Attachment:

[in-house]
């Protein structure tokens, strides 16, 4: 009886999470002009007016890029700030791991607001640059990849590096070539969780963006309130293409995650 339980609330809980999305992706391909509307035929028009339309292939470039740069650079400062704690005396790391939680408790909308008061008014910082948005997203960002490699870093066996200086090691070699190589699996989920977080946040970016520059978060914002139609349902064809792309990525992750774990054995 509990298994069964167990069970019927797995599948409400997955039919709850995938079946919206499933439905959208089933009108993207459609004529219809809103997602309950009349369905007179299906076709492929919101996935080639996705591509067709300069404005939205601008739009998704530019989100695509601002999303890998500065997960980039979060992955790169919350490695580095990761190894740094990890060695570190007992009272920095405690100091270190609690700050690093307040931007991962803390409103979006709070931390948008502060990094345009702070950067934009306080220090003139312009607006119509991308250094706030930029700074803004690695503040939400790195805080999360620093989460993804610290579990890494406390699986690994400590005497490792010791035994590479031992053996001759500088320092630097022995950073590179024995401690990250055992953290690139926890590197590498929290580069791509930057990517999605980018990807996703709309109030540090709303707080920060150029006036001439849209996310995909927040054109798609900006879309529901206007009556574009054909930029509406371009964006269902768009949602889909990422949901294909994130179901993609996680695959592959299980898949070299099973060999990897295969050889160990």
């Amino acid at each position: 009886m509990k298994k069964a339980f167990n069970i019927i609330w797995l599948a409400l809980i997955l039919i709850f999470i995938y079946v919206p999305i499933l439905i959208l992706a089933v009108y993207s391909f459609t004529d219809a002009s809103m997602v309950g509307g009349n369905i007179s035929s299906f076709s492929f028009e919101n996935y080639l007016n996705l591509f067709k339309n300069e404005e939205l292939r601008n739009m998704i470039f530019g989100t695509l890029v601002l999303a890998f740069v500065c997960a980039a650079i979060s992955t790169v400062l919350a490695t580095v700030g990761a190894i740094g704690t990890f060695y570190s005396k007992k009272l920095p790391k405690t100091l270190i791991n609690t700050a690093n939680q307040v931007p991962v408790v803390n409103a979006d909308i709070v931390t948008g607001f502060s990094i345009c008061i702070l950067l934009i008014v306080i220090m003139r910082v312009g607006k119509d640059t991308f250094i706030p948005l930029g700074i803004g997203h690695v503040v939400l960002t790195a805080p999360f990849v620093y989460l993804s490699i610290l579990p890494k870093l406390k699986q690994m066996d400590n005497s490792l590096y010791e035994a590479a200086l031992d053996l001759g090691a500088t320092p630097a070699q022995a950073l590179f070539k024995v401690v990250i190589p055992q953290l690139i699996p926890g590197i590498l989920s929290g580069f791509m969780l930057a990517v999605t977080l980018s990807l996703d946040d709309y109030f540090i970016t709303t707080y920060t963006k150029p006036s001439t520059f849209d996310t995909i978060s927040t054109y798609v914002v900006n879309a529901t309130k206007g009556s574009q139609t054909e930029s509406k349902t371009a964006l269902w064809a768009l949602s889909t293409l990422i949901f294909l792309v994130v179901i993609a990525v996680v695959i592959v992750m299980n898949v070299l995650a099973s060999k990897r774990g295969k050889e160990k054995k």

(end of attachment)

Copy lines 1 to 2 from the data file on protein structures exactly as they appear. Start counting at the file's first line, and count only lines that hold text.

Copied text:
[in-house]
């Protein structure tokens, strides 16, 4: 009886999470002009007016890029700030791991607001640059990849590096070539969780963006309130293409995650 339980609330809980999305992706391909509307035929028009339309292939470039740069650079400062704690005396790391939680408790909308008061008014910082948005997203960002490699870093066996200086090691070699190589699996989920977080946040970016520059978060914002139609349902064809792309990525992750774990054995 509990298994069964167990069970019927797995599948409400997955039919709850995938079946919206499933439905959208089933009108993207459609004529219809809103997602309950009349369905007179299906076709492929919101996935080639996705591509067709300069404005939205601008739009998704530019989100695509601002999303890998500065997960980039979060992955790169919350490695580095990761190894740094990890060695570190007992009272920095405690100091270190609690700050690093307040931007991962803390409103979006709070931390948008502060990094345009702070950067934009306080220090003139312009607006119509991308250094706030930029700074803004690695503040939400790195805080999360620093989460993804610290579990890494406390699986690994400590005497490792010791035994590479031992053996001759500088320092630097022995950073590179024995401690990250055992953290690139926890590197590498929290580069791509930057990517999605980018990807996703709309109030540090709303707080920060150029006036001439849209996310995909927040054109798609900006879309529901206007009556574009054909930029509406371009964006269902768009949602889909990422949901294909994130179901993609996680695959592959299980898949070299099973060999990897295969050889160990």